Iran's Intelligence Minister Mahmoud Alavi (center) has boasted that Tehran runs a lobby group in Washington that promotes the hardline agenda of his country's ruling mullahs. (Photo by Atta Kenare/AFP via Getty Images)
Iran's leaders have freely admitted that they have lobby groups and operatives in the West, including the US, working hard to advance Tehran's anti-Western, anti-American, fundamentalist ideas. Iran's Intelligence Minister Mahmoud Alavi even boasted that Tehran runs a lobby group in Washington that promotes the hardline agenda of his country's ruling mullahs. According to the Washington Examiner:
"A 'lobby group for the Islamic Republic of Iran' is actively bolstering Tehran's status in the international stage and helping to sell and legitimize its nuclear ambitions as just causes to the globe, Alavi claimed."
The chairman of "Oil Contracts Restructuring Committee" in Iran, Mehdi Hosseini, when asked whether there are Western entities that pressure their governments on behalf of the Islamic Republic, stated: "Yes. They have done this in the past." These efforts, he added, "will help us and we should exploit these opportunities."
Recently, three Republican senators, Ted Cruz (TX), Tom Cotton (AK) and Mike Braun (IN) have called on the U.S. Department of Justice to open an investigation into the National Iranian American Council (NIAC). The congressmen believe that this entity is a lobby group which is acting as a "foreign agent of the Islamic Republic." NIAC is not registered as a lobby group and has been reportedly operating for over a decade. The organization calls itself a "nonpartisan, nonprofit organization advancing interests of [the] Iranian-American community."
According to the Lobbying Disclosure Act, anyone who is paid to lobby the US federal government is required to "register with the Secretary of the Senate and the Clerk of the House of Representatives." The Senators who have urged the Justice Department to look into NIAC's activities, added:
"FARA [the Foreign Agents Registration Act] requires persons acting as agents of foreign principals in a political or quasi-political capacity to make periodic public disclosure of their relationship with the foreign principal, as well as activities, receipts, and disbursements in support of those activities. FARA does not compel any American to refrain from certain types of speech; rather, it helps guarantee transparency and accountability in our political system."
Intriguingly, according to the senators' statement:
NIAC's former acting policy director, Patrick Disney, admitted in internal emails that he and the organization's legislative director spent more than 20 percent of their time conducting lobbying activities. He wrote, "I believe we fall under this definition of 'lobbyist'...." Thus, as of 2008, senior NIAC employees openly acknowledged their role as lobbyists for Iranian interests.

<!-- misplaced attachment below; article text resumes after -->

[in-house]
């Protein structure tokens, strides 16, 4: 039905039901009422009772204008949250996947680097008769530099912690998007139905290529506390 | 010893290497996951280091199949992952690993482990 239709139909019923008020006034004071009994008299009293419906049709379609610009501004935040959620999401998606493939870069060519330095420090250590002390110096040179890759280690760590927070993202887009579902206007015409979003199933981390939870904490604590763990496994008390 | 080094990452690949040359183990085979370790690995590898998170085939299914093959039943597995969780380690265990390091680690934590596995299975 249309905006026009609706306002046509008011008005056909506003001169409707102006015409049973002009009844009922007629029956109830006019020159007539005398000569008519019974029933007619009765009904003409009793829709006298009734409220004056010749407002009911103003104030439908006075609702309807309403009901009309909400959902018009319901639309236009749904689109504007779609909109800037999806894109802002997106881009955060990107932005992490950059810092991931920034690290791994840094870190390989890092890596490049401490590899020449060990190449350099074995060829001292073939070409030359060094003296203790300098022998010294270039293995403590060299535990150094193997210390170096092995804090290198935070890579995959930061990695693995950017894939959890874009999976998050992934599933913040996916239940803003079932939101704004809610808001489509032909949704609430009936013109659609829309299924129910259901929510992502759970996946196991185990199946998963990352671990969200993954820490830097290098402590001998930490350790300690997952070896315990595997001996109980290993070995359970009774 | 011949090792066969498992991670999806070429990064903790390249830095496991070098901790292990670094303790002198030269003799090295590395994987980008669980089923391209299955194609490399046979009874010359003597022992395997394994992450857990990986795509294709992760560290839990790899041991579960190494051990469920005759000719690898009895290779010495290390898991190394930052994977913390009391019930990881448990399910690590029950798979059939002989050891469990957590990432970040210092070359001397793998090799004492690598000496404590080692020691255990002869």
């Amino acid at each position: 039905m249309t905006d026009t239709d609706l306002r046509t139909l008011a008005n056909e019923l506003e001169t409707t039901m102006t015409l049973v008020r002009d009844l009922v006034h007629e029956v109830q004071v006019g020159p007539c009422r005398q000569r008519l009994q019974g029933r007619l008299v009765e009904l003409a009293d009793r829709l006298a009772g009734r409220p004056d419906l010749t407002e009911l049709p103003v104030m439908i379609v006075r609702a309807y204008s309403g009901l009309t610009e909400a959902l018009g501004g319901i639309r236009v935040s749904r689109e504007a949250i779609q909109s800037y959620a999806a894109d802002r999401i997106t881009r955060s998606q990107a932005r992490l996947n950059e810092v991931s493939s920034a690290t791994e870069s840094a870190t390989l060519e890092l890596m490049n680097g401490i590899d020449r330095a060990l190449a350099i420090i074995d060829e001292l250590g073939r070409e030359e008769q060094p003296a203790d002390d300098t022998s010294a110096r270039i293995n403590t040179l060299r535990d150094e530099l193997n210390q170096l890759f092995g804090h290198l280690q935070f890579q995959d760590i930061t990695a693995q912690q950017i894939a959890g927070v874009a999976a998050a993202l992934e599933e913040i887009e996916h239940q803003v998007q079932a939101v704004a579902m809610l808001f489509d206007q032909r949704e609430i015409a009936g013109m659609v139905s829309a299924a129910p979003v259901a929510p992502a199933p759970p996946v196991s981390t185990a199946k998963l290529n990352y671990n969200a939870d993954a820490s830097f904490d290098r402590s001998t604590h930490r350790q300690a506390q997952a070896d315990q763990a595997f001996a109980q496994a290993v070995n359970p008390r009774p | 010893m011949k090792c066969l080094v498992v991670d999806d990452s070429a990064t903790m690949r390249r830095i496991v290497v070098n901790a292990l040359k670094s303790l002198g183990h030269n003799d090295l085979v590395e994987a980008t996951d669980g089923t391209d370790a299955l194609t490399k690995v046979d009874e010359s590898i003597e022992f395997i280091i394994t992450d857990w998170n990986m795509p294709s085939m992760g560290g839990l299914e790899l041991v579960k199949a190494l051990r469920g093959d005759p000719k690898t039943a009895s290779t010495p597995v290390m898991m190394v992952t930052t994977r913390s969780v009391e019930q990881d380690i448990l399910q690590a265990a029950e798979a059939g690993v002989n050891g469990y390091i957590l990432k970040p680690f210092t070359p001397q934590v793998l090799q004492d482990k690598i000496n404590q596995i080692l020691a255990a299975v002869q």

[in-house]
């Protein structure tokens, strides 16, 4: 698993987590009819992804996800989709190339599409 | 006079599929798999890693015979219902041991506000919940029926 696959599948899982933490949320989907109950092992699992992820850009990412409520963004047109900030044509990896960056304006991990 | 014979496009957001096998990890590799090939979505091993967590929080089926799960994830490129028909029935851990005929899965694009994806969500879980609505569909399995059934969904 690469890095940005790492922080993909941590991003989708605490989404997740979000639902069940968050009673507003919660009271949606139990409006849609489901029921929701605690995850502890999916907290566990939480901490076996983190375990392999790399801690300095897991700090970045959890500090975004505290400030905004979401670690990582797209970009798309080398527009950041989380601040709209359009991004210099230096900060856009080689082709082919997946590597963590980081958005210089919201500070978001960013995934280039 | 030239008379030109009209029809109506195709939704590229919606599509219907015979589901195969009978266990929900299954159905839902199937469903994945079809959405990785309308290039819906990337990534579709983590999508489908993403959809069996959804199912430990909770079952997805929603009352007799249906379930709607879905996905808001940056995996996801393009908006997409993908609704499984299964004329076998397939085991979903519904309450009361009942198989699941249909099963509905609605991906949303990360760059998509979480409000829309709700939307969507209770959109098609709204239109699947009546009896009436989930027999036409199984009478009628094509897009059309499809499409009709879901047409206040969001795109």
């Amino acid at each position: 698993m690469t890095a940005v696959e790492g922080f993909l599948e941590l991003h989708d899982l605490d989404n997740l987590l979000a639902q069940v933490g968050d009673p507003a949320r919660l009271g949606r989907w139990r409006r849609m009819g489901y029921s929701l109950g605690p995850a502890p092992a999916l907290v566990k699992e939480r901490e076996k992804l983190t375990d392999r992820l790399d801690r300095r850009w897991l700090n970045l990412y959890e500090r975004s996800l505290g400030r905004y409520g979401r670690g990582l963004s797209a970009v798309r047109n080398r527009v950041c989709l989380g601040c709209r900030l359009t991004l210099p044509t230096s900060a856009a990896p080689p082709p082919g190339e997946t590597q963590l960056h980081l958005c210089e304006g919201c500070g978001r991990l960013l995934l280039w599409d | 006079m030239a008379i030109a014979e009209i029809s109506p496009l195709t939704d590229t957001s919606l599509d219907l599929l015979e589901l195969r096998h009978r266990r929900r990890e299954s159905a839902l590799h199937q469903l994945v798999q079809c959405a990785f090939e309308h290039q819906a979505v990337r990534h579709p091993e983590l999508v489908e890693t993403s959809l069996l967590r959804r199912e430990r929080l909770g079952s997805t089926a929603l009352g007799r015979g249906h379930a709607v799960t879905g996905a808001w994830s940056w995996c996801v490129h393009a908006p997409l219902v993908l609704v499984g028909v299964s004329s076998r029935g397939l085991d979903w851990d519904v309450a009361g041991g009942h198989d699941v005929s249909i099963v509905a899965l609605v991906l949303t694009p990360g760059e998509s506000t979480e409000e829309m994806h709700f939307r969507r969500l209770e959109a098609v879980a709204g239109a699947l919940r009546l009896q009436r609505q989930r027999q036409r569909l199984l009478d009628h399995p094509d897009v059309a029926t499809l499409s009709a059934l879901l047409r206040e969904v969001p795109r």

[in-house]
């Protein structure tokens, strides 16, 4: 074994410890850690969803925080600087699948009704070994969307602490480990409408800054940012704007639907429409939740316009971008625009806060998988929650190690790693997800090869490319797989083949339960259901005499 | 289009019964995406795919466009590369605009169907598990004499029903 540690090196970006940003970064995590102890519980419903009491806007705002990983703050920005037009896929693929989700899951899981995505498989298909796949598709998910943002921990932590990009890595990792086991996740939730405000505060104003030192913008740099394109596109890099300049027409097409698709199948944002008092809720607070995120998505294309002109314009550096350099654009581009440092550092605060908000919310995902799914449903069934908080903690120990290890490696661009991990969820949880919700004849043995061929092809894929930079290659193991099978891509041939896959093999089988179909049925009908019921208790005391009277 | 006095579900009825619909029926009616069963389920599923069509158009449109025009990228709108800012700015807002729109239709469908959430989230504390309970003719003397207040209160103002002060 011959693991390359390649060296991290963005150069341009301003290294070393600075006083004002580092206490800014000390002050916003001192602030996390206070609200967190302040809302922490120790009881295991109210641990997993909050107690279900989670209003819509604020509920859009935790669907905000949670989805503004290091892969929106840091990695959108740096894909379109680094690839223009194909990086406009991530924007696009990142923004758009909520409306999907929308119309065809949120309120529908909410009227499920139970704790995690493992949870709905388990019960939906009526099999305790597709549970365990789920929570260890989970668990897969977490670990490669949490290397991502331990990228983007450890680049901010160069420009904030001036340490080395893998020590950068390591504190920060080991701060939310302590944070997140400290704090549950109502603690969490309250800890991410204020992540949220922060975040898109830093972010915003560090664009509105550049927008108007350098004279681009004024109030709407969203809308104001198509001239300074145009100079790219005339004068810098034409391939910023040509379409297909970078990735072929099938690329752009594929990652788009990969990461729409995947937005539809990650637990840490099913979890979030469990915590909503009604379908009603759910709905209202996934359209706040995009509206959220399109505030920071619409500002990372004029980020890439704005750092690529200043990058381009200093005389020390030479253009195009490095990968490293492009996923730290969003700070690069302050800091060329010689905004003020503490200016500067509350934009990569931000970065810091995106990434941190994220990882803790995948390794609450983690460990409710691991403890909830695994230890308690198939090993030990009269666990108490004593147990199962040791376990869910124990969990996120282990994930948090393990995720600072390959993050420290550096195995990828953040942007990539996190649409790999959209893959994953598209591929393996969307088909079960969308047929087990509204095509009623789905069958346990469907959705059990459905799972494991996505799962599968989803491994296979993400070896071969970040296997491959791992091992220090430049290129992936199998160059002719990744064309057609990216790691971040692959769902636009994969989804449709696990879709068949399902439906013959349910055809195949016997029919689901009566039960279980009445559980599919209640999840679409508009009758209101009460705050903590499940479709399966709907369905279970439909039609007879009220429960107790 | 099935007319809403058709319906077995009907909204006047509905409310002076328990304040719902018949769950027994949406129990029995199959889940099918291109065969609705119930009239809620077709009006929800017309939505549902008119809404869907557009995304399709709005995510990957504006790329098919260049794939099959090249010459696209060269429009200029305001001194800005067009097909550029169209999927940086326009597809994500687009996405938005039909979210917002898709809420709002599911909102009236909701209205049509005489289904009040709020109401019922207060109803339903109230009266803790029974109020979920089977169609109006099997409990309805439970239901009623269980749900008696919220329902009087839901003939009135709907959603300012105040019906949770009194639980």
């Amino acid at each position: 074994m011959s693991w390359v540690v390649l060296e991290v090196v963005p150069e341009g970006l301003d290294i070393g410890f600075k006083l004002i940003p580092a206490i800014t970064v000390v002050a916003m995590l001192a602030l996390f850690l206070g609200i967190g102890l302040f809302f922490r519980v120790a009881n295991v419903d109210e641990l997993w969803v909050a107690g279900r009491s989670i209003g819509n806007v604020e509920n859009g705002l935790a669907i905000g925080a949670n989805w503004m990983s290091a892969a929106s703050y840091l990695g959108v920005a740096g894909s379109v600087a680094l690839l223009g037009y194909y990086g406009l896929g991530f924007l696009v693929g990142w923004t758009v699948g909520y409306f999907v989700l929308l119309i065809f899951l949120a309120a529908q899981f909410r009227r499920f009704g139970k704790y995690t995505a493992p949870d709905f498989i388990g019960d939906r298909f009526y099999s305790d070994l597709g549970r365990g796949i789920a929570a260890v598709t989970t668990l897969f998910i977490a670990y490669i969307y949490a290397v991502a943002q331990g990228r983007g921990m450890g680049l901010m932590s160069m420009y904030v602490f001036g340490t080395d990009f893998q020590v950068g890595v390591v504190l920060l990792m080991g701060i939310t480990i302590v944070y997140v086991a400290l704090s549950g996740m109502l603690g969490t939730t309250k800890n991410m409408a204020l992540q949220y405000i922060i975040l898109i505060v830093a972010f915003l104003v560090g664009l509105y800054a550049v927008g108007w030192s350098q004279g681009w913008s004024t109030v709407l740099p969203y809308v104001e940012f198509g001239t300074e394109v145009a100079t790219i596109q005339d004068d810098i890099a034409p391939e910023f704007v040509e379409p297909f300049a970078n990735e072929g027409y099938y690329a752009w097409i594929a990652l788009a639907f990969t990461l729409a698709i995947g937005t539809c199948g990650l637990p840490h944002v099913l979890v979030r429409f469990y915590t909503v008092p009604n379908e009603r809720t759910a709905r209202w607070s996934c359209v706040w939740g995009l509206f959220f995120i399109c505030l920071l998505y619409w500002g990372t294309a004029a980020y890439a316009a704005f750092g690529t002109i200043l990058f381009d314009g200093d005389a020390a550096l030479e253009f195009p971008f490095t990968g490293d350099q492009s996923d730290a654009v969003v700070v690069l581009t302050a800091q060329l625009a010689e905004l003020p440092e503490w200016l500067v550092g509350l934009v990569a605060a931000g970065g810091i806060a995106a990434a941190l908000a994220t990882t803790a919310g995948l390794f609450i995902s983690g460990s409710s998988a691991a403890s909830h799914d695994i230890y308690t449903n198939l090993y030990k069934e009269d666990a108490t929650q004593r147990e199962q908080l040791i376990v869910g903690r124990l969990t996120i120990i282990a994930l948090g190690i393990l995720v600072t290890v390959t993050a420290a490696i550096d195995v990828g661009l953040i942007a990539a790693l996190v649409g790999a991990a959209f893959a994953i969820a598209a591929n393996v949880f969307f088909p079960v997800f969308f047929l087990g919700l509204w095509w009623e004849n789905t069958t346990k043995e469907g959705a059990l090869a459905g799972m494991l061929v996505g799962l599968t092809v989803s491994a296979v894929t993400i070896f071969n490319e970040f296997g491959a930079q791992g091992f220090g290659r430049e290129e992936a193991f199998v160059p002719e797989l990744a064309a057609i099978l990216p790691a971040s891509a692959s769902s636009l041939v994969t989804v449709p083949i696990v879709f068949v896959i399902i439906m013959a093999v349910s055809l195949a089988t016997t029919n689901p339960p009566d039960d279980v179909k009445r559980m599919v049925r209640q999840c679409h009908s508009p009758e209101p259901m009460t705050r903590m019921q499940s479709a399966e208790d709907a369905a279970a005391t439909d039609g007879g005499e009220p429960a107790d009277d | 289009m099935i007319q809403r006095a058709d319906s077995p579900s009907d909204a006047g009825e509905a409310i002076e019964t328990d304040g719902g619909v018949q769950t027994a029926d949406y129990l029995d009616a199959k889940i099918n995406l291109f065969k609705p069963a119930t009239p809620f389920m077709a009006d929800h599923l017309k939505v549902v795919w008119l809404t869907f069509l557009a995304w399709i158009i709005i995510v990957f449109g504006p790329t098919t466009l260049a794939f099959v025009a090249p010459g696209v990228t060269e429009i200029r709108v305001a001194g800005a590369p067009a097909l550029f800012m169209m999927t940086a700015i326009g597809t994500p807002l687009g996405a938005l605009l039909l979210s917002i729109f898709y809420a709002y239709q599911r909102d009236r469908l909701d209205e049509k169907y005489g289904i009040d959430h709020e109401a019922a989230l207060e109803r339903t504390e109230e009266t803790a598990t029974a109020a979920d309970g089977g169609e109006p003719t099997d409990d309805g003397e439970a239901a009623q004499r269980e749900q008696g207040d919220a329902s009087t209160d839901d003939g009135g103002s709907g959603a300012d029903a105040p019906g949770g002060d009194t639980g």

In addition, the former FBI associate deputy director, Oliver Revell, stated:
"Arranging meetings between members of Congress and Iran's ambassador to the United Nations would in my opinion require that person or entity to register as an agent of a foreign power; in this case it would be Iran."
Revell's statement came after NIAC's Swedish-Iranian founder reportedly arranged meetings between members of the US Congress and the Iran's then ambassador to the United Nations (and current Foreign Minister) Mohammad Javad Zarif. According to the Iranian American Forum:
"Some of these documents are posted here and reveal NIAC's relation and collaboration with Iranian officials and business interests inside Iran. They show that NIAC coordinated its lobby with the Iranian ambassador to the UN to influence the US policy with Iran. Some of NIAC's internal documents released during the lawsuit have been used to prepare this report."
Why do those who may lobby for the mullahs attempt to fly under the radar, act less conspicuously, and fail to register?
In democratic states, declaring a connection with an autocratic government that has been designated the "foremost" state sponsor of terrorism might run the risk of affecting the legitimacy and status of Iran's lobbyists.
Those who advocate for the mullahs in the US appear determined to satisfy Tehran by cajoling, prodding and persuading US policy-makers into believing that appeasement, the lifting of sanctions on the Islamic Revolutionary Guard Corps, and a soft touch is the only way to contain the top state sponsor of terrorism.
Now is the time for the US and other Western governments to investigate and closely watch Iran's apologists who beat the drum for the anti-American and anti-Israeli Islamic Republic of Iran.
Dr. Majid Rafizadeh is a business strategist and advisor, Harvard-educated scholar, political scientist, board member of Harvard International Review, and president of the International American Council on the Middle East. He has authored several books on Islam and US foreign policy. He can be reached at Dr.Rafizadeh@Post.Harvard.Edu